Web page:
Back in her studio, Linda did not know if she would have the energy to produce enough work to exhibit at Magnum Opus. Once again, assistance came from unexpected quarters. Friend and fellow doll artist Audrey Swarz invited Linda and her husband, Pete, to stay with her in New York City during the show, to help save on hotel expenses. Adamant about having Linda’s work at the show, Magnum Opus hosts and organizers Tom Francirek and Andre Oliveira also generously offered to give Linda as many pedestals as she could use, free of charge.
“That was such a gift,” Linda notes, “just to know that they wanted me there that much!” With support coming in from all sides, Linda came to the conclusion she needed to do the show. “I began to realize how much I wanted to see my friends and be around the energy that show generates! I can never thank them enough for that generous spirit! It really inspired me to sculpt and I finished four new pieces in that short amount of time!” The most important of these pieces was “The Gift,” a tribute to her son.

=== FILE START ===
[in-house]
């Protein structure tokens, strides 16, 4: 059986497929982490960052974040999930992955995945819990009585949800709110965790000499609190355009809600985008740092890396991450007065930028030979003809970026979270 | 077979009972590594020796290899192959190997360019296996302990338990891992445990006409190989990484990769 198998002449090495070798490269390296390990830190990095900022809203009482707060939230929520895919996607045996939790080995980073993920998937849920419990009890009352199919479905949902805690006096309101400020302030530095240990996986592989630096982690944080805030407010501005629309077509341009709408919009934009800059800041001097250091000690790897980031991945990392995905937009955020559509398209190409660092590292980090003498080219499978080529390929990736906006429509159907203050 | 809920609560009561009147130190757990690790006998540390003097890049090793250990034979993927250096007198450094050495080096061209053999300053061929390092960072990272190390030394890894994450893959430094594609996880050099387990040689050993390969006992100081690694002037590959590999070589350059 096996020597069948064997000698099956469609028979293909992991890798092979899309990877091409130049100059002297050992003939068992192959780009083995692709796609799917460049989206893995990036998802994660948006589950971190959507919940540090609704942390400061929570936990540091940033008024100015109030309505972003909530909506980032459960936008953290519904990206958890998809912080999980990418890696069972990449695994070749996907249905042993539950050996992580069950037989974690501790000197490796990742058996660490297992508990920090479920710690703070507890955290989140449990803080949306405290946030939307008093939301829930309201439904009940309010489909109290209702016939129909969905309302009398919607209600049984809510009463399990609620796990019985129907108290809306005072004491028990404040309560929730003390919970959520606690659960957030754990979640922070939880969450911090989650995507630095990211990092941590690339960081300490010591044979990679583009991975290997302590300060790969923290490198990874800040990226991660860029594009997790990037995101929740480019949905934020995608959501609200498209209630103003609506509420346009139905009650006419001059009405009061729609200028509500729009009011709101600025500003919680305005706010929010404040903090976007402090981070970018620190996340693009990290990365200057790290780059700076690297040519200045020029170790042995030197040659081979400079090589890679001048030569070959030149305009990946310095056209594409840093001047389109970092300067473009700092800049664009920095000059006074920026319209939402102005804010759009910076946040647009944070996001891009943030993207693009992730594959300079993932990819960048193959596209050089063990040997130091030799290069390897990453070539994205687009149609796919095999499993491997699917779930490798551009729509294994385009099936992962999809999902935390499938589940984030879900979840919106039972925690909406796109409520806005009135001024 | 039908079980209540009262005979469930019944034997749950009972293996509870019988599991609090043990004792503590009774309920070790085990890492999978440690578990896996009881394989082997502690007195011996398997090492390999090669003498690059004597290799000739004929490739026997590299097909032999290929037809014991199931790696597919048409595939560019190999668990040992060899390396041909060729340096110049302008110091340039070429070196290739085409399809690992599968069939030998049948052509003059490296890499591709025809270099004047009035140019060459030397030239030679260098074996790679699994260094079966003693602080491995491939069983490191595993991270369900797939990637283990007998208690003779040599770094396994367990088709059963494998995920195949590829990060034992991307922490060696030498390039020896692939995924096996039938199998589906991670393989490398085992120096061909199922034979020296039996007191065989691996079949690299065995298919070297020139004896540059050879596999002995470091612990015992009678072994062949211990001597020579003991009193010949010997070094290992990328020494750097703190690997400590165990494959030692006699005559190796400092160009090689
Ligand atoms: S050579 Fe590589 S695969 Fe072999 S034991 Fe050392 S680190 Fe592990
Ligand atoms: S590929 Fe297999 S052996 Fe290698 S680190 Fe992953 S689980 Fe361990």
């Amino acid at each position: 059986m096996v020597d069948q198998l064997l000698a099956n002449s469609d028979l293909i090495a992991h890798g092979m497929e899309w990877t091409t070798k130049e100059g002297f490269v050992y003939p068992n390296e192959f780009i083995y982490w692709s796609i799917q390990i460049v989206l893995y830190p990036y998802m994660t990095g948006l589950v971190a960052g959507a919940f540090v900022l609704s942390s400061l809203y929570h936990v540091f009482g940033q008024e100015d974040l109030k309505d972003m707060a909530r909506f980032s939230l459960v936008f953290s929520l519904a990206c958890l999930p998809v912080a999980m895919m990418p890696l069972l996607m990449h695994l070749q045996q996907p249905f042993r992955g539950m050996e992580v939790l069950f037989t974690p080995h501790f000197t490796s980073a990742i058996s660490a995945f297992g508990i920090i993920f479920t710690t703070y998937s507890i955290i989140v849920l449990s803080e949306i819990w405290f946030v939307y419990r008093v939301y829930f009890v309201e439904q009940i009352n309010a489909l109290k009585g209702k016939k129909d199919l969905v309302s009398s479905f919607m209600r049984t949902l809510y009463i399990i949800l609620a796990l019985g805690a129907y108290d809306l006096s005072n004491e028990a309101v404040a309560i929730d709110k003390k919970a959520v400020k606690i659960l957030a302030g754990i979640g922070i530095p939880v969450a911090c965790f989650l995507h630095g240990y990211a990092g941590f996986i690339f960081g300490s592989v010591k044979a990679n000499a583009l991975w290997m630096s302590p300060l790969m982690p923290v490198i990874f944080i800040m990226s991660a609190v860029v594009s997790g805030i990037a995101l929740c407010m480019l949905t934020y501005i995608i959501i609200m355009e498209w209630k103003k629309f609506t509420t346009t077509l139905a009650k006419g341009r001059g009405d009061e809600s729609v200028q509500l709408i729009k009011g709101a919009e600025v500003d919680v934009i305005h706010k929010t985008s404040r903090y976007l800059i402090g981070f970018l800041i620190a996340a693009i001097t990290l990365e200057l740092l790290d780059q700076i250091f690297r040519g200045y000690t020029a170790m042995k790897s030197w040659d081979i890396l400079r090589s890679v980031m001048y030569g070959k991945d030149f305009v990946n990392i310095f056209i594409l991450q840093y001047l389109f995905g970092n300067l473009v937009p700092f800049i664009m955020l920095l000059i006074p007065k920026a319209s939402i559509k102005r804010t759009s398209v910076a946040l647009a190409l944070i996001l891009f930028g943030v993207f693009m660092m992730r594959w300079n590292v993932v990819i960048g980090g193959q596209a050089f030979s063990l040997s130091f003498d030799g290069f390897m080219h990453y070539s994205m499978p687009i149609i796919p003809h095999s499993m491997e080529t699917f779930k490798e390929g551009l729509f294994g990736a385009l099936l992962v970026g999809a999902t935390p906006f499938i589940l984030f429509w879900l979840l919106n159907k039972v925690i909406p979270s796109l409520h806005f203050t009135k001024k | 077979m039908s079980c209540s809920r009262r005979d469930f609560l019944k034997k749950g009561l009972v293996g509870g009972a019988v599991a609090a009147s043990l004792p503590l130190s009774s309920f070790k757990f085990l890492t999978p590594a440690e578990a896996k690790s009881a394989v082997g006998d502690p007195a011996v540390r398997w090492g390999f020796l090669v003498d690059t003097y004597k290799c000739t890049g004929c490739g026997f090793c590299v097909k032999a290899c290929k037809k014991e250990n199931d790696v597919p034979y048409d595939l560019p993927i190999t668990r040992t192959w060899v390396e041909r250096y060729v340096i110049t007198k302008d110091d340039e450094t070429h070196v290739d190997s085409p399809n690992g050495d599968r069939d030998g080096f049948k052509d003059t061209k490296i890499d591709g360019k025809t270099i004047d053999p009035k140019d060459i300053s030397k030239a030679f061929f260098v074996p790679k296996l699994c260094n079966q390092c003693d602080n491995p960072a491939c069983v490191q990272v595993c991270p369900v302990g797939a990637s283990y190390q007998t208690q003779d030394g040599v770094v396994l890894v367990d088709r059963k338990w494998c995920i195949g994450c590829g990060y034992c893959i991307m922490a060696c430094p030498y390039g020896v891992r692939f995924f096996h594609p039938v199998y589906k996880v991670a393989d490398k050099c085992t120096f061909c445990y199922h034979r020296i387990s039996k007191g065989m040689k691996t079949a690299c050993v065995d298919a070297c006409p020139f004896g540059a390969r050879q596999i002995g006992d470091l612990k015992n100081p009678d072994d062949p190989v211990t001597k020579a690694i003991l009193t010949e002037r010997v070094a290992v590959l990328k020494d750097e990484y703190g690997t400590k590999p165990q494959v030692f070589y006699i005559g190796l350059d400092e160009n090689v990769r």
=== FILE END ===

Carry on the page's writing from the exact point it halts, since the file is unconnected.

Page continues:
Linda knew exactly what she wanted to create if she did the Magnum Opus exhibit. Just a few months before the death of her son, Linda had a deeply moving dream. In it, Tyler was once again a little boy of 3, dressed in a sailor suit, and mother and son were reveling in a beautiful sunny day. Linda recounts that in the dream Tyler “was so little that I kept trying to hold him on my lap and he kept running off into the sun. I called him and he finally came back to me one more time with a gift held in his little hands and then he ran off again into the sun. I woke up with my arms open wide and empty, crying and calling his name! For the rest of that day all I could do was cry and try to write down the dream. It was so real and I felt such a loss.”